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Exercise Treatment for Major Depression: Maintenance of Therapeutic Benefit at 10 Months

Babyak, Michael PhD; Blumenthal, James A. PhD; Herman, Steve PhD; Khatri, Parinda PhD; Doraiswamy, Murali MD; Moore, Kathleen PhD; Edward Craighead, W. PhD; Baldewicz, Teri T. PhD, and; Ranga Krishnan, K. MD

Original Articles

Objective: The purpose of this study was to assess the status of 156 adult volunteers with major depressive disorder (MDD) 6 months after completion of a study in which they were randomly assigned to a 4-month course of aerobic e-ercise, sertraline therapy, or a combination of e-ercise and sertraline.

Methods: The presence and severity of depression were assessed by clinical interview using the Diagnostic Interview Schedule and the Hamilton Rating Scale for Depression (HRSD) and by self-report using the Beck Depression Inventory. Assessments were performed at baseline, after 4 months of treatment, and 6 months after treatment was concluded (ie, after 10 months).

Results: After 4 months patients in all three groups e-hibited significant improvement; the proportion of remitted participants (ie, those who no longer met diagnostic criteria for MDD and had an HRSD score <8) was comparable across the three treatment conditions. After 10 months, however, remitted subjects in the e-ercise group had significantly lower relapse rates (p = .01) than subjects in the medication group. Exercising on one’s own during the follow-up period was associated with a reduced probability of depression diagnosis at the end of that period (odds ratio = 0.49, p = .0009).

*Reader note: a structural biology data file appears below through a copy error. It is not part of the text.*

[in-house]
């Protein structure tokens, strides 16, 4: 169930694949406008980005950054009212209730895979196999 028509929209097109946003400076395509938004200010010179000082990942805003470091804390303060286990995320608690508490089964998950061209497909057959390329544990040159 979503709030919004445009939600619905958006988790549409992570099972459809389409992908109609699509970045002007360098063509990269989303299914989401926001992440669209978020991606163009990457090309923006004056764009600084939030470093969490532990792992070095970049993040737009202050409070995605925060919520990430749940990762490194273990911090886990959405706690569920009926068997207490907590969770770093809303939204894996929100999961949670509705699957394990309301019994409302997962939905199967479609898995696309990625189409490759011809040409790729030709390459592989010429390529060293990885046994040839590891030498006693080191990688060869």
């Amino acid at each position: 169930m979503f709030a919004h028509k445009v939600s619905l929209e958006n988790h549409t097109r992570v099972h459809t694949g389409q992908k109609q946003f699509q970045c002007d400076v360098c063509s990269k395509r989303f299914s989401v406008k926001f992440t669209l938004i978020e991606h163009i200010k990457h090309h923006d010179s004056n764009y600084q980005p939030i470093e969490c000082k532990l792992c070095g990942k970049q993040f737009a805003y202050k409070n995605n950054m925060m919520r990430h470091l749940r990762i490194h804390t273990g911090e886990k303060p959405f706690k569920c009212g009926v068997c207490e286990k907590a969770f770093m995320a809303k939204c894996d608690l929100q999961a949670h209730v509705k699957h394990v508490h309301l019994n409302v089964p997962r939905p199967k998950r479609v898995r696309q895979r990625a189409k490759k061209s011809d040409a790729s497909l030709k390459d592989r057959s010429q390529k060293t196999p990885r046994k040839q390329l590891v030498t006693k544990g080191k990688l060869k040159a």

Conclusions: Among individuals with MDD, e-ercise therapy is feasible and is associated with significant therapeutic benefit, especially if e-ercise is continued over time.

From the Department of Psychiatry and Behavioral Sciences, Duke University Medical Center, Durham, NC.

Address reprint requests to: James A. Blumenthal, PhD, Department of Psychiatry and Behavioral Sciences, Box 3119, Duke University Medical Center, Durham, NC 27710. Email: blume003@mc.duke.edu

Received for publication July 22, 1999; revision received March 10, 2000.

Copyright © 2000 by American Psychosomatic Society
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